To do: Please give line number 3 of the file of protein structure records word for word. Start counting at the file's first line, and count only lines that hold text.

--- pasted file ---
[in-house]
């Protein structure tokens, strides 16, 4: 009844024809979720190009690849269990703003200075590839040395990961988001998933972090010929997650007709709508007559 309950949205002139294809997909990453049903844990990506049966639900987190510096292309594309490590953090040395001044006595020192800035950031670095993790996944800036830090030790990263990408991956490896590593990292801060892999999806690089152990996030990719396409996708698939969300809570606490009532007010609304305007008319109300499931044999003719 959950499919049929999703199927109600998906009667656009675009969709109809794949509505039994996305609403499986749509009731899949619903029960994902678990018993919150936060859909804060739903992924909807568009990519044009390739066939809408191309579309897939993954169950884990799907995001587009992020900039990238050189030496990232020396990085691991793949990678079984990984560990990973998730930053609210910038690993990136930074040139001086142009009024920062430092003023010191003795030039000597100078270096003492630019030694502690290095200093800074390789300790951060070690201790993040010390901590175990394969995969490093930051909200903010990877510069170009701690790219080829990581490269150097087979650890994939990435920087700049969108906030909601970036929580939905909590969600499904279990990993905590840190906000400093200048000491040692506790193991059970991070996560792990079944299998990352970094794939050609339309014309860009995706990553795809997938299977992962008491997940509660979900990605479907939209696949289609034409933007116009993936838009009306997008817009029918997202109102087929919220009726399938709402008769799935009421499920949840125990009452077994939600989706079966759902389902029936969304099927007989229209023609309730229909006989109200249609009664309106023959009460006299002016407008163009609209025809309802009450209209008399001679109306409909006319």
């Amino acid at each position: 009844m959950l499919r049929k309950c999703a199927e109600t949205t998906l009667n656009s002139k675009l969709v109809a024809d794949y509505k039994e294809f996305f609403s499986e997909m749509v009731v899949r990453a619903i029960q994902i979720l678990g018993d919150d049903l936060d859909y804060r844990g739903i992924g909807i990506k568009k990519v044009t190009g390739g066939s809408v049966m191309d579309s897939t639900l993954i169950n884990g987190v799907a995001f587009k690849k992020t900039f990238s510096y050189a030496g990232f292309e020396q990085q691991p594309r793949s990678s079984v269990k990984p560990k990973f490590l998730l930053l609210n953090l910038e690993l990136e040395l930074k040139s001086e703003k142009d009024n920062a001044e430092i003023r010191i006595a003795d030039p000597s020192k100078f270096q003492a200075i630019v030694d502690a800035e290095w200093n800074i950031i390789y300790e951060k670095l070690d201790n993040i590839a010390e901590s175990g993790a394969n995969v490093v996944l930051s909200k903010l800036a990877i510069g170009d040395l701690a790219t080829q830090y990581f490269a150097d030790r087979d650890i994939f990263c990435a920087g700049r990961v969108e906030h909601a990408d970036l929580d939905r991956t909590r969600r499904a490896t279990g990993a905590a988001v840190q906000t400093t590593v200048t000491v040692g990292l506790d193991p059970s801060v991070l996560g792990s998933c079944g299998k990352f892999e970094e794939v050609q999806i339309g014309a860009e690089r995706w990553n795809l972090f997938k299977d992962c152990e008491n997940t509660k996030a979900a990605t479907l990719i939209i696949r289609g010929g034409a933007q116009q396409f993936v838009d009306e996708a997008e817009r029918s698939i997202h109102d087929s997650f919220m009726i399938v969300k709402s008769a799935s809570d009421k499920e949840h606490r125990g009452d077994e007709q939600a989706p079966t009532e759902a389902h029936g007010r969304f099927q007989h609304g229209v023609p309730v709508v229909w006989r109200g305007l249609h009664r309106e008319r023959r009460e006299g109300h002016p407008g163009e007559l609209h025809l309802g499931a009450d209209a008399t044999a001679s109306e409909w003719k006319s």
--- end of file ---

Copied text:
């Amino acid at each position: 009844m959950l499919r049929k309950c999703a199927e109600t949205t998906l009667n656009s002139k675009l969709v109809a024809d794949y509505k039994e294809f996305f609403s499986e997909m749509v009731v899949r990453a619903i029960q994902i979720l678990g018993d919150d049903l936060d859909y804060r844990g739903i992924g909807i990506k568009k990519v044009t190009g390739g066939s809408v049966m191309d579309s897939t639900l993954i169950n884990g987190v799907a995001f587009k690849k992020t900039f990238s510096y050189a030496g990232f292309e020396q990085q691991p594309r793949s990678s079984v269990k990984p560990k990973f490590l998730l930053l609210n953090l910038e690993l990136e040395l930074k040139s001086e703003k142009d009024n920062a001044e430092i003023r010191i006595a003795d030039p000597s020192k100078f270096q003492a200075i630019v030694d502690a800035e290095w200093n800074i950031i390789y300790e951060k670095l070690d201790n993040i590839a010390e901590s175990g993790a394969n995969v490093v996944l930051s909200k903010l800036a990877i510069g170009d040395l701690a790219t080829q830090y990581f490269a150097d030790r087979d650890i994939f990263c990435a920087g700049r990961v969108e906030h909601a990408d970036l929580d939905r991956t909590r969600r499904a490896t279990g990993a905590a988001v840190q906000t400093t590593v200048t000491v040692g990292l506790d193991p059970s801060v991070l996560g792990s998933c079944g299998k990352f892999e970094e794939v050609q999806i339309g014309a860009e690089r995706w990553n795809l972090f997938k299977d992962c152990e008491n997940t509660k996030a979900a990605t479907l990719i939209i696949r289609g010929g034409a933007q116009q396409f993936v838009d009306e996708a997008e817009r029918s698939i997202h109102d087929s997650f919220m009726i399938v969300k709402s008769a799935s809570d009421k499920e949840h606490r125990g009452d077994e007709q939600a989706p079966t009532e759902a389902h029936g007010r969304f099927q007989h609304g229209v023609p309730v709508v229909w006989r109200g305007l249609h009664r309106e008319r023959r009460e006299g109300h002016p407008g163009e007559l609209h025809l309802g499931a009450d209209a008399t044999a001679s109306e409909w003719k006319s």